By the time the show started on CBS, Beyoncé had already won two Grammys. She entered Sunday’s ceremony as the leading nominee including album, song and record of the year. If she wins in any of those major categories, it’ll be her first since since she received the song of the year honor for “Single Ladies” in 2010.
Styles won the main telecast’s first award for best pop vocal album for “Harry’s House,” which included his fun-filled, massive hit “As It Was.” The singer said recording the song was one of the “greatest experiences of my life. It’s been my greatest joy.”
Sam Smith and Kim Petras won best pop duo-group performance for their song “Unholy.” Petras said Smith wanted Petras to make the acceptance speech because “I’m the first transgender woman to win this award.”
Muni Long – a best new artist candidate – beat out Beyoncé in the best R&B performance category for her song, “Hrs. and Hrs.”
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Viola Davis is now an EGOT – a term for those who have won an Emmy, Grammy, Oscar and Tony – after she wins for best audio book, narration and storytelling recording. The actor gave an emotional speech and emphatically said “I just EGOT” after she marched on stage to collect her award.
“Oh, my God,” she said. “I wrote this book to honour the 6-year-old Viola, to honour her, her life, her joy, her trauma, everything,” Davis said. “It has just been such a journey.”
Tattered streetwear, T-shirts and denim mixed with blinged-out couture, wild patterns and plenty of skin on the Grammys carpet. Lizzo wowed in a bright orange Dolce & Gabbana robe adorned with flowers and a huge hood while Taylor Swift wore a long two-piece sparkly skirt with a high-neck and long-sleeve crop top in midnight blue.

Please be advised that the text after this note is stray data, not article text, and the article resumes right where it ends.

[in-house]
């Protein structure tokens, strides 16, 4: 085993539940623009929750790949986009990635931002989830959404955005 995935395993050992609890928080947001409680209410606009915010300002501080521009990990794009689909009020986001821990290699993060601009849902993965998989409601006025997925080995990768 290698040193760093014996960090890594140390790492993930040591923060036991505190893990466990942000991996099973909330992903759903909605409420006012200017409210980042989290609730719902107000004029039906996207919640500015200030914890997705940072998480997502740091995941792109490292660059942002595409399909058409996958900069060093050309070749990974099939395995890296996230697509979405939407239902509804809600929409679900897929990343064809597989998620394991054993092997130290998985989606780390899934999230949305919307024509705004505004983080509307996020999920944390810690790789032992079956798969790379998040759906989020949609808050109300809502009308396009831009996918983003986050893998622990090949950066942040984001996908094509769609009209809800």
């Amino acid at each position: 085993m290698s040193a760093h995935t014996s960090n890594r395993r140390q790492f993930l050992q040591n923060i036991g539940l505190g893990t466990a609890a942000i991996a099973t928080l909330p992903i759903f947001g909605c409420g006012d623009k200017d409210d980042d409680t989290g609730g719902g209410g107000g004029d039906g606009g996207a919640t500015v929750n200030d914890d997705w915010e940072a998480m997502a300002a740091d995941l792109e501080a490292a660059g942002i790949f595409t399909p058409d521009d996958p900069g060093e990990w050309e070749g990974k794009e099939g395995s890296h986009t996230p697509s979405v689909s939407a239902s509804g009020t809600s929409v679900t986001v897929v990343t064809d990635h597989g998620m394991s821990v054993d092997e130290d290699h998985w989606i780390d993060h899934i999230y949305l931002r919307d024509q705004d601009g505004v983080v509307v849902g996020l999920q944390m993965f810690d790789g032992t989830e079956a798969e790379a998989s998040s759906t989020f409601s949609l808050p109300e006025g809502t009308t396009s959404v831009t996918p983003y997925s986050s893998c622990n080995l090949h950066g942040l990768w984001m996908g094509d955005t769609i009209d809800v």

Brandi Carlile made a rare appearance during the pre-telecast for a major artist. The singer showed up after her song “Broke Horses” won for best rock performance and best rock song, a songwriter’s award, and best Americana album.
“It’s rock `n’ roll, man,” said a smiling Carlile, who jogged on stage with a couple of her band members. “I cannot tell you how much this means to us. We’re born and raised in Seattle. When I met these guys 22 years ago we decided to get into a band.”
Carlile co-wrote “Broken Horses” with twin brothers Phil and Tim Hanseroth.
“Oh my God, this is amazing,” she said. “Oh, I’ll never be the same.”
Kendrick Lamar extended his record in the best rap performance category with his sixth career trophy for “The Heart Part 5,” which also recognized his songwriting as a victor for best rap song.
The Tennessee State University Marching Band beat out the likes of Willie Nelson to win best roots gospel album for “The Urban Hymnal.” The band’s nomination marked the first time a college marching band had been nominated in the category.
Sir the Baptist accepted the award for the band, using his acceptance speech to highlight how underfunded historically Black colleges and universities like Tennessee State are, saying he had to “put my last dime in order to get us across the line.”
This year’s show marks a return to Los Angeles after the pandemic first delayed, then forced the Grammys to move to Las Vegas last year. Noah hosted the ceremony as well, which saw Jon Batiste take home album of the year.